More than anything, I want to ride a motorcycle around the world (or even use other modes of transportation), no matter what it takes, and I want to absorb and record every juicy detail! I discovered my intense love for solo travel at 19, when I abandoned my life in Toronto, and flew away to Egypt for nearly a year. I’ve only been to 11 countries so far, but I believe that life and travel should be measured in experiences. So far I have only ridden my motorcycle around North America (including AK).

Overall, I’ve travelled by car, bus, train, airplane, and boat, but motorcycle travel is simply my favourite!

Here is some more about me.


What top 3 things do you bring besides the common stuff all motorcycle tourers bring?

Three things that have been absolutely crucial on my motorcycle camping adventures, which I at first didn’t think I’d really even use:

  • An emergency sleeping bag (made out of the same material an emergency blanket is made of, but is much more durable). It’s very cheap, packable, and lasts awhile. I pretty much used it as a sleeping bag liner. Without it, there is no way I would have been able to sleep in cold temperatures comfortably in my so-called “winter” sleeping bag when I was doing my Alaska trip;
  • A camping stove. I actually never cook food with it. I just use it to make coffee! So it’s not really a necessity at all, but it is my favourite luxury, that’s for sure! Warm (but instant) coffee on a cool morning is the coziest thing in the world! 😀 It’s useless but worth the weight;
  • My kindle e-reader. Sometimes I am in areas with no service (stuck in my tent in heavy rain, perhaps?), so when I need to entertain myself, I either take pictures, draw, play with make-up, or read. I can’t really carry books with me because they are so heavy, but with my kindle, I can have thousands of books!

I think everyone has a different idea of what is useful or useless. Some other motorcycle tourers may carry items with them I personally wouldn’t find useful, but they would! And I certainly carry things that others might consider useless, but those things have enough value to me to be worth carrying. So I think each traveler needs to figure out through trial and error what is or is not worth carrying! If you don’t use something after a couple months of travel, dump it. Then buy it later if you really need it.

For example… I do not carry a rain suit, which most riders consider a huge necessity. Why? I am a slow traveler and rarely ride in the rain if I don’t have to. So eventually, my bulky rain suit became a waste of space, so I gave it away. I also didn’t wear it because I felt too claustrophobic in it!

How do you bring things with you?

At this time, I am in the process of replacing most of my motorcycle luggage, and the only thing I would like to recommend is my magnetic tank bag. It’s MASSIVE, and has survived everything I’ve put it though so far! It’s extremely high quality and worth every penny, in my opinion (I bought it used though). It’s made by “Cargo Endurance”, I believe, and is made in the UK.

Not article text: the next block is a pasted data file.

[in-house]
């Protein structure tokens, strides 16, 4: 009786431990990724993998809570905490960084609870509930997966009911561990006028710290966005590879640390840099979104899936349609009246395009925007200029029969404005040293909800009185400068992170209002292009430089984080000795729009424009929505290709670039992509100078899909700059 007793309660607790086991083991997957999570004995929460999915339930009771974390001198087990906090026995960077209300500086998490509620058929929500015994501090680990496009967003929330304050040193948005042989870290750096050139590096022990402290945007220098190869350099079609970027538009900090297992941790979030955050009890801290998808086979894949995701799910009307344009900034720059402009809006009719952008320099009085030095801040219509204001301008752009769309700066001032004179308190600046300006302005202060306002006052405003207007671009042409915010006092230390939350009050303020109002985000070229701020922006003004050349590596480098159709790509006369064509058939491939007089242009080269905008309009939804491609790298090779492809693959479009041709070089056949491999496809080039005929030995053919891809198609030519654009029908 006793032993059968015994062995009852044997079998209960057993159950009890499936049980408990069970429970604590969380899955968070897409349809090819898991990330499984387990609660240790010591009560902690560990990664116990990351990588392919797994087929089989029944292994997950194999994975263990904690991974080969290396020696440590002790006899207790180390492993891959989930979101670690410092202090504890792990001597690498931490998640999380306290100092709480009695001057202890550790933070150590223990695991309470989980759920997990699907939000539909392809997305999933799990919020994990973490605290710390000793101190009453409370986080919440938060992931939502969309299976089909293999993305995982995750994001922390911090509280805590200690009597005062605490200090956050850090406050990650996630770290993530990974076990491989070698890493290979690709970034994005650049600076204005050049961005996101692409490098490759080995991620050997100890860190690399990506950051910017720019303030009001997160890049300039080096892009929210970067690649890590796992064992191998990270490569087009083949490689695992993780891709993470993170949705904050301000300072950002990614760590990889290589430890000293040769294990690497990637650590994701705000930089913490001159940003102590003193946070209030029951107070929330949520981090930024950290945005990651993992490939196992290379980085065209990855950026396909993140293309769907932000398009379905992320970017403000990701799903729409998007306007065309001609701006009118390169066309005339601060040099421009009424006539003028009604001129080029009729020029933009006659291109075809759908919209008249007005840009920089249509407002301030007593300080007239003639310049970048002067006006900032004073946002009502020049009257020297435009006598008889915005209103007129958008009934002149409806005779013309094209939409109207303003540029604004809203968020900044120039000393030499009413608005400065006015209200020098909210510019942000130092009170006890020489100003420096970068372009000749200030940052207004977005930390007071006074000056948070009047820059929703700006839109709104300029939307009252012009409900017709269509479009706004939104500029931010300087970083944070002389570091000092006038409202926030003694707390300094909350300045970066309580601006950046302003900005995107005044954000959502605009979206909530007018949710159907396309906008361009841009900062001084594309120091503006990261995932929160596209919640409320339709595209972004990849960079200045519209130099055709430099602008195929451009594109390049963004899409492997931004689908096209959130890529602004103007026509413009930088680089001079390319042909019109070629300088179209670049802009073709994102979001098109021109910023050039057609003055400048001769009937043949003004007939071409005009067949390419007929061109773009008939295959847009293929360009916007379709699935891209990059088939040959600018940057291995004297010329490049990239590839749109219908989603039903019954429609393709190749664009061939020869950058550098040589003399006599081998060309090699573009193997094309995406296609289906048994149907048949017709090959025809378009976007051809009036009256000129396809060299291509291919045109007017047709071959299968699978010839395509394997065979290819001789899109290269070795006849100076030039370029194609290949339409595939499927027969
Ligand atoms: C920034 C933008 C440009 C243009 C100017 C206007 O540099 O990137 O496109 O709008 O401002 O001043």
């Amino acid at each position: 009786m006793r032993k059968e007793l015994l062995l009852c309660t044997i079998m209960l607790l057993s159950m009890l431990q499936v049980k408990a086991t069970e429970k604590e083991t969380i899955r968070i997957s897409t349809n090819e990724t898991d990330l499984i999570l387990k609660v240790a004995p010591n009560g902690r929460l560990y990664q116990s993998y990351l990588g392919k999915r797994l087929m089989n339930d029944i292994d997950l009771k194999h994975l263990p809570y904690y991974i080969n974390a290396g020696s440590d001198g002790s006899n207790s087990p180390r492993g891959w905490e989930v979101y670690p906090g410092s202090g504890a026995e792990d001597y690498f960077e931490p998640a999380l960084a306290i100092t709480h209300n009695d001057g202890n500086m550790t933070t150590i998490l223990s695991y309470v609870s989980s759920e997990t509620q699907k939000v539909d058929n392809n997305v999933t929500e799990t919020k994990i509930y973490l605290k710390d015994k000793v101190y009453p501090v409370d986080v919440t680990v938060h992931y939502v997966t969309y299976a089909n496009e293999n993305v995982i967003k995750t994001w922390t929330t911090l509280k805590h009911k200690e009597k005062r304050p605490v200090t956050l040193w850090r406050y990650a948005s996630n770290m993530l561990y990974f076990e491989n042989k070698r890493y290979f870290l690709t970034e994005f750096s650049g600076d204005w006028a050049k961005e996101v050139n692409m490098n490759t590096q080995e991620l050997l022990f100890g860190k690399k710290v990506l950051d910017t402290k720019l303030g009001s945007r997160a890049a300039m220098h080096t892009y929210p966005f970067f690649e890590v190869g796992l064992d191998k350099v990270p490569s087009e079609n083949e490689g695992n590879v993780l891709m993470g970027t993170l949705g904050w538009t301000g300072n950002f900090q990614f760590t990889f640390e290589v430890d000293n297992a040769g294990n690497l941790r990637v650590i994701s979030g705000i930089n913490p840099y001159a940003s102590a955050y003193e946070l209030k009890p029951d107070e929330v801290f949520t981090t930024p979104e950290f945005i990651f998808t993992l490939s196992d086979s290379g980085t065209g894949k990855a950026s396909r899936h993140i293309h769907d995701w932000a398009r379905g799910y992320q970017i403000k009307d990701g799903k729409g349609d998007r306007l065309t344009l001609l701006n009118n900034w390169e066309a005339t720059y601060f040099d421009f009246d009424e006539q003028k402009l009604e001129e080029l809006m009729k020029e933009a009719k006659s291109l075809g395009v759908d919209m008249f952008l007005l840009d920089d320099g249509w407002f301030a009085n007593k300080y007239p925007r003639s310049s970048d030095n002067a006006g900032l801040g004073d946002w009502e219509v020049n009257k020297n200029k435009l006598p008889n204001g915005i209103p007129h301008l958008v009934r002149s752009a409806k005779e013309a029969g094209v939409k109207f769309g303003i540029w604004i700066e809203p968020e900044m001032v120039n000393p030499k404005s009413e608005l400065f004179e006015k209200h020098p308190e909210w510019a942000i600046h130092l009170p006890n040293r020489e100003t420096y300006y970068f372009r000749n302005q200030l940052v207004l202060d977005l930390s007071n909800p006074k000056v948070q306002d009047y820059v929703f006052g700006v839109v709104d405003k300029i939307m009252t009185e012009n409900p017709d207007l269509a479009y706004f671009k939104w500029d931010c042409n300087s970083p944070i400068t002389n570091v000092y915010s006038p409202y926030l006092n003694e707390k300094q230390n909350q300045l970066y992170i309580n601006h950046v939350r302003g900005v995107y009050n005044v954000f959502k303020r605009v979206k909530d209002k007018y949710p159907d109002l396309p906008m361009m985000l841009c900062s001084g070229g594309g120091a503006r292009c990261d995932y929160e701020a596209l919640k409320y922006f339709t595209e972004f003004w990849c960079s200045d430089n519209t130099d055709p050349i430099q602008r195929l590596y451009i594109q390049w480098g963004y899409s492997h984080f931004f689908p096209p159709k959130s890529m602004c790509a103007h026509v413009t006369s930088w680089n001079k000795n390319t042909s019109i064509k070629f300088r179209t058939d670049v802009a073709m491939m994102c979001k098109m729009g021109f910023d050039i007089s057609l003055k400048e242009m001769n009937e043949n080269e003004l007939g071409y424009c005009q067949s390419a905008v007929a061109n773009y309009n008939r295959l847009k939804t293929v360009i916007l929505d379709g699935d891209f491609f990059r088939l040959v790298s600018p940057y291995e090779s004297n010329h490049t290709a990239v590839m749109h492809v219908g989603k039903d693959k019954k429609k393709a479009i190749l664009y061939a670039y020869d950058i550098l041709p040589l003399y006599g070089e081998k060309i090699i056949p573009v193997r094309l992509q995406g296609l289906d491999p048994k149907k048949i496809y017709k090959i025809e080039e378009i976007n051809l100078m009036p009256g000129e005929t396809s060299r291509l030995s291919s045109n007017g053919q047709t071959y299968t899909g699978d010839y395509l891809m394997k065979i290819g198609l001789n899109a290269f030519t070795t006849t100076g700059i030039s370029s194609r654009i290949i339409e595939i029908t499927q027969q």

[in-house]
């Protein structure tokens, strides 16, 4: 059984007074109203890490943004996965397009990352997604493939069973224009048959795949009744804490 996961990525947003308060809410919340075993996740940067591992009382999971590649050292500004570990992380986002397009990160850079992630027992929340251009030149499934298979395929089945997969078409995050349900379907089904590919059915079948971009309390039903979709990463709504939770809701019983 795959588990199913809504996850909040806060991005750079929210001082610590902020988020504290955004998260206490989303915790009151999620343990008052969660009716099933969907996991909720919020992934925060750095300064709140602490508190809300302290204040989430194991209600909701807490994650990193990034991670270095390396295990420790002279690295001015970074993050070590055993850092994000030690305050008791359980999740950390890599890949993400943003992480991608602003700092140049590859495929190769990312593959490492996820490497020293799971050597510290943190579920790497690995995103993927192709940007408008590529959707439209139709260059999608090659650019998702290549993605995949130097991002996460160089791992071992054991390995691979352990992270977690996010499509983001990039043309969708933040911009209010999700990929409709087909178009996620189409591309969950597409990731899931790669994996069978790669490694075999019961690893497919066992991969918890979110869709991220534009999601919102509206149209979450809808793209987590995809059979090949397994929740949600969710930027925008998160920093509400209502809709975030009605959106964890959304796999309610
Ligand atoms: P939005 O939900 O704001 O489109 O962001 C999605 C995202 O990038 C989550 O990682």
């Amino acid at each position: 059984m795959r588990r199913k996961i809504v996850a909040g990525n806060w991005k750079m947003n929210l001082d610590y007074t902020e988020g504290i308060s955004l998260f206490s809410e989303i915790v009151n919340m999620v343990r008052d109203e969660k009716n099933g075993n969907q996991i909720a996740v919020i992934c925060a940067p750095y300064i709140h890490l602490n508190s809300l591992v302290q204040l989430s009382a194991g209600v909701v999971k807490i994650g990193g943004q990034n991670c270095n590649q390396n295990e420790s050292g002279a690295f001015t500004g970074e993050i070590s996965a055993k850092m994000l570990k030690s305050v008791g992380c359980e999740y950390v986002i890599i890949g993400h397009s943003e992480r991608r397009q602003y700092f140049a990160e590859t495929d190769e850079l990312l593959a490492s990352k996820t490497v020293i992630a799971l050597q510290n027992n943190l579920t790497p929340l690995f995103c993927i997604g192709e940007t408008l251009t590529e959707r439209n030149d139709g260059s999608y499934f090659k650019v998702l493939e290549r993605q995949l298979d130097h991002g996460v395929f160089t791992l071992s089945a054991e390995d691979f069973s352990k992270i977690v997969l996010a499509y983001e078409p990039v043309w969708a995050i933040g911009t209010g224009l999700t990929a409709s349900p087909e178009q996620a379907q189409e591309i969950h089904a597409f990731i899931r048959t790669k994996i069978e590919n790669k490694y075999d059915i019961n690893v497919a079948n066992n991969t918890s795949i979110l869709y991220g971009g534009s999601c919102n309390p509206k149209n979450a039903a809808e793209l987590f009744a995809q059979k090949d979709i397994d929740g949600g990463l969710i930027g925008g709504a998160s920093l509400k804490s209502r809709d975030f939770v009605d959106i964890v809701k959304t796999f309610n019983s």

I feel like I carry the most I can comfortably carry on my motorcycle at this time. Obviously I wish I could pack more (since I live out of my bags and have been for years now), but for now I will just fit what I can! My favourite way to organize is by using ziplock bags to categorize everything and make it easier to find things.. I also put the heaviest items in my saddle bags and my tank bag. My duffel bag has the lightest items.

Here is a complete list of my luggage and everything I pack.

What are your top tips for other motorcycle tourers?

To pack lighter, try to buy the “backpacking” versions of camping items. They are usually more expensive, but are much lighter and more compact. Also try to buy things that are multifunctional. Occasionally go through all your luggage and dump things you are not using. Buy foods that are dense and high in calories to save on space.

If you want to stop dreaming and start doing, then read blogs and watch videos about motorcycle travel. Go to events and meet people who have done it. At least try and talk to some of them online if you can. Join motorcycle travel FB groups. Also, just do it. If you wait for circumstances to be perfect, or for you to feel “ready”, the you may never go. I am always very scared on the first day of big trips. I know many motorcycle travellers who procrastinated for years before they finally went. It’s normal to be scared and worry about not being prepared enough. It doesn’t mean you should play it safe and delay your travels. Just do it! 🙂

Visit Safia Miletus’s website


Greg Toope

I’m from Ottawa and currently reside in Ottawa, Ontario, Canada. My travel almost always starts from my home and ventures outwards. The majority of my trips have been either south, taking me into the northern states or east.

I really got turned on to motorcycle touring when I did a weekend trip from my home in Ottawa to North Conway, New Hampshire. We did this trip over a 4-day weekend and it really just sparked something in me. I just love the travel and being able to see parts of the country and especially from the saddle of a motorcycle.


What top 3 things do you bring besides the common stuff all motorcycle tourers bring?

Always bring the tools that you need for your bike. Not just the standard stuff, but making sure that you have the correct size sockets for all the things that can possibly go wrong. Like for your wheels if you happen to run flat.